Example.my_page is the route in the .routing.yml file. The route is the Symfony component which maps the HTTP request to set the configuration variable. Under path, we specify the path where route should be registered. This acts as the URL to route 

Creating “Controller Class”

It is important to build the ModuleController.php according to the PSR-4 naming standard. You just have to create a folder along with a file name with the following content. 

<?php
/**
 * @file
 * @author Rakesh James
 * Contains \Drupal\example\Controller\ExampleController.
 * Please place this file under your example(module_root_folder)/src/Controller/
 */
namespace Drupal\example\Controller;
/**
 * Provides route responses for the Example module.
 */
class ExampleController {
  /**
   * Returns a simple page.
   *
   * @return array
   *   A simple renderable array.
   */
  public function myPage() {
    $element = array(
      '#markup' => 'Hello world!',
    );
    return $element;
  }
}
?>

A controller is a type of PHP function that you create. It takes the information from the HTTP request and creates or responds to an HTTP response.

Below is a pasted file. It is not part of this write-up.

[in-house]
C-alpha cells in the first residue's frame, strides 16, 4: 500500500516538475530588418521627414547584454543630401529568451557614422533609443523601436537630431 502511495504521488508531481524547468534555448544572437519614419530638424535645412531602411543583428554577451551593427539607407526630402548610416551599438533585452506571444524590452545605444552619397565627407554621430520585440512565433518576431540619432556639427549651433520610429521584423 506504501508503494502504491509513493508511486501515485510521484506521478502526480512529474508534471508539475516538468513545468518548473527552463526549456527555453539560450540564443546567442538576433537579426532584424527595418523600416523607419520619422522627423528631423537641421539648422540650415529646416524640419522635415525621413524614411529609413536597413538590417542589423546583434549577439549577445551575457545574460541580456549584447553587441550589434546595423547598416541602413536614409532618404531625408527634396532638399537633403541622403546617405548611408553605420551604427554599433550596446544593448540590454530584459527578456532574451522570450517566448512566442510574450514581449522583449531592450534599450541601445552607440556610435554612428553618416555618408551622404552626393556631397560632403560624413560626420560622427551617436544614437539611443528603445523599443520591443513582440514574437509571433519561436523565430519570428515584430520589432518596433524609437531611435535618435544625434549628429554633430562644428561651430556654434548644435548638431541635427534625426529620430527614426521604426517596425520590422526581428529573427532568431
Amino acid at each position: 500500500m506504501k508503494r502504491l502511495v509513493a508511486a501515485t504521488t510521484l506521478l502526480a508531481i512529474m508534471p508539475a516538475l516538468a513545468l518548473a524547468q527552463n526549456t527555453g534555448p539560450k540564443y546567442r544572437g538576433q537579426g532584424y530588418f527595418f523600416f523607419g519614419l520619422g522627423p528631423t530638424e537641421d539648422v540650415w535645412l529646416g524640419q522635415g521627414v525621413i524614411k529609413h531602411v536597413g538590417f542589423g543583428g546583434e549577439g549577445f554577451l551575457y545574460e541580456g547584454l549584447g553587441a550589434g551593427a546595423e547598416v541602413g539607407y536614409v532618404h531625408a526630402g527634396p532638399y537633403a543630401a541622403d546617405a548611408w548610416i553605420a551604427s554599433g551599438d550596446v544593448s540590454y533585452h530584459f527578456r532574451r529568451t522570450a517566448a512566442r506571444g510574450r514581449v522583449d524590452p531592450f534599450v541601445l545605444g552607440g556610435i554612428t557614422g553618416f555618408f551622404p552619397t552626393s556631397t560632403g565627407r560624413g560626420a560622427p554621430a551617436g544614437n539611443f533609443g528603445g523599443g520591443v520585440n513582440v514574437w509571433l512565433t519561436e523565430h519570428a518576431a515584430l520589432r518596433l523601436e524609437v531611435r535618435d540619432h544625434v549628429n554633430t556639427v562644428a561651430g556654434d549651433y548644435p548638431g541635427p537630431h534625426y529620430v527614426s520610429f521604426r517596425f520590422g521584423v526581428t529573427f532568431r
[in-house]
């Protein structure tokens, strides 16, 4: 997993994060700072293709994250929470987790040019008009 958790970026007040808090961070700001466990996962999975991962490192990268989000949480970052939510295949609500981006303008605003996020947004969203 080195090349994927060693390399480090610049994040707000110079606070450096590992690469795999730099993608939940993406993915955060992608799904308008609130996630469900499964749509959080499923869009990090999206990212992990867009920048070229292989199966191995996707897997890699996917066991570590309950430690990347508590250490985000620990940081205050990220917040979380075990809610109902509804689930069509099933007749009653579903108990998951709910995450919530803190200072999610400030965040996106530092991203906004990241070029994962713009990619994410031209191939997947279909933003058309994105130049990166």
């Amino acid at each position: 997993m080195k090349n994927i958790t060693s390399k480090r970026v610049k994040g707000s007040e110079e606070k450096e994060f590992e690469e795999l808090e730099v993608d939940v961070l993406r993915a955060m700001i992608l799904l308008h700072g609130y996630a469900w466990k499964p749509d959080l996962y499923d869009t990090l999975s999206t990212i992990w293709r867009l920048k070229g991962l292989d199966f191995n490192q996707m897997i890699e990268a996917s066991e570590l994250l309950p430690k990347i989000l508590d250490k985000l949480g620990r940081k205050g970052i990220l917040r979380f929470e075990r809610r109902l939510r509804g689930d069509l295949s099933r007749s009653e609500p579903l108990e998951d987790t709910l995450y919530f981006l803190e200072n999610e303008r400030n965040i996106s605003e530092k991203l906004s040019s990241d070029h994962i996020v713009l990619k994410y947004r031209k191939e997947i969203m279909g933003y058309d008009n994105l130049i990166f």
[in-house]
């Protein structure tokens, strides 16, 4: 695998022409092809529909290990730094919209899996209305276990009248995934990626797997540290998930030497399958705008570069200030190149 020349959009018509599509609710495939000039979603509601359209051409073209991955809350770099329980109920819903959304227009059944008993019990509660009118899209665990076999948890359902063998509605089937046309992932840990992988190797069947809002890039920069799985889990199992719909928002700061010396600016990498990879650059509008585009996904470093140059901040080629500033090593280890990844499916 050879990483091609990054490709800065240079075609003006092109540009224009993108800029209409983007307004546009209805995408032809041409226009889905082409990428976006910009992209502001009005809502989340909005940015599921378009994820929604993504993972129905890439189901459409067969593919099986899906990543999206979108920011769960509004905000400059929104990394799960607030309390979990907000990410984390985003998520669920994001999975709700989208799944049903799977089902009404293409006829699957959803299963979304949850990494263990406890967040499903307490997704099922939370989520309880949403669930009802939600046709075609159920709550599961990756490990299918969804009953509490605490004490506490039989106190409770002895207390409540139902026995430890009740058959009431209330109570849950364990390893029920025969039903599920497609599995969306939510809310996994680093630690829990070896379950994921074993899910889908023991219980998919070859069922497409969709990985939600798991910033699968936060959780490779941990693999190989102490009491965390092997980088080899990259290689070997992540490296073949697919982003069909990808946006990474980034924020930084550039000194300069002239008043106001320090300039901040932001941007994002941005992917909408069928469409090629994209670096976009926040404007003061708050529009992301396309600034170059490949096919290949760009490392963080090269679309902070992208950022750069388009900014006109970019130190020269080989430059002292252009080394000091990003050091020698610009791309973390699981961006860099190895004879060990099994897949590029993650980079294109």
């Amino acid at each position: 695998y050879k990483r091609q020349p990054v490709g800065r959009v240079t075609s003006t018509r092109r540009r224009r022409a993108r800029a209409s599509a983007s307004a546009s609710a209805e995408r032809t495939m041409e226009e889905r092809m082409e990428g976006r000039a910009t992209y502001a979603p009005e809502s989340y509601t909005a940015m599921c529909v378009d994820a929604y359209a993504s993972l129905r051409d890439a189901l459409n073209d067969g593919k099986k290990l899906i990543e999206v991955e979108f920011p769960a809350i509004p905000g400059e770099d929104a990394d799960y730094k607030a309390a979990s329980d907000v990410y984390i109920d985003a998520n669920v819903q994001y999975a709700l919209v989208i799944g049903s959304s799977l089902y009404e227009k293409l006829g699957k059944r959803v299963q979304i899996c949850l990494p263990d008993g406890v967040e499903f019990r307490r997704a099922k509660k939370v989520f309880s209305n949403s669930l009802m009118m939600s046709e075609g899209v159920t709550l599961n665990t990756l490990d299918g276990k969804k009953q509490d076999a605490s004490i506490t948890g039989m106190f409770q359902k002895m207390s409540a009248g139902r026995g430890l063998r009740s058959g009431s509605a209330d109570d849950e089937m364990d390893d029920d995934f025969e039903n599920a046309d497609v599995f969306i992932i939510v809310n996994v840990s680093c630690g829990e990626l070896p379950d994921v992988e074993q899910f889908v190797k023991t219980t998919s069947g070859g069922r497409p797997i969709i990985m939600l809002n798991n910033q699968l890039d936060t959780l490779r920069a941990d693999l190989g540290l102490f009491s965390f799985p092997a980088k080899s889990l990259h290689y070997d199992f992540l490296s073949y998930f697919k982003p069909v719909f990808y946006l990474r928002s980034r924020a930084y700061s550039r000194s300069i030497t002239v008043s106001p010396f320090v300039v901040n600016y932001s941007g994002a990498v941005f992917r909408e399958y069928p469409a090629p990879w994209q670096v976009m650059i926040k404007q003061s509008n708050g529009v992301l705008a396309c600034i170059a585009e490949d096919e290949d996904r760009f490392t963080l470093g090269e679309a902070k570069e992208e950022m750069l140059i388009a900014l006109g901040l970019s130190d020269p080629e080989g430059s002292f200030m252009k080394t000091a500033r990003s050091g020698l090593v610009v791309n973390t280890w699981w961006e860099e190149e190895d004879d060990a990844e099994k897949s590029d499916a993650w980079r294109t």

Creating the “.module file”

In Drupal 8 hook_menu() is used to only define items. If you have a hook_menu() then make sure that route and path in example.module should match with example.routing.yml.

In the case of items and route example, .module should be on the same path.

<?php
/**
 * @File
 * Example custom module for Drupal 8.
 * @author Rakesh 
 */

/**
 * Implementing hook_menu().
 */
function example_menu() {
  // The paths given here need to match the ones in example.routing.yml exactly.
  $items['/mypage/page'] = array(
    'title' => 'First page',
    'description' => 'This is a example page.',
    // The name of the route from example.routing.yml
    'route' => 'example.my_page',
  );
  return $items;
}

Conclusion

So here it is. Now, you know the concepts of OOP to create a custom module. Yes, it is important to know OOP, design patterns, Twig, and modern PHP trends for creating the modules, and Drupal makes this task even more easy for you. Isn’t it?

If you’re looking for more good resources and reference material, head over to OpenSense labs, where we provide services that develop complex web applications with relative ease. Whether it is the development of a new custom module or optimization of your new website, everything is handled and tailored according to your needs. 

So contact us at [email protected] for more information and reference on the same.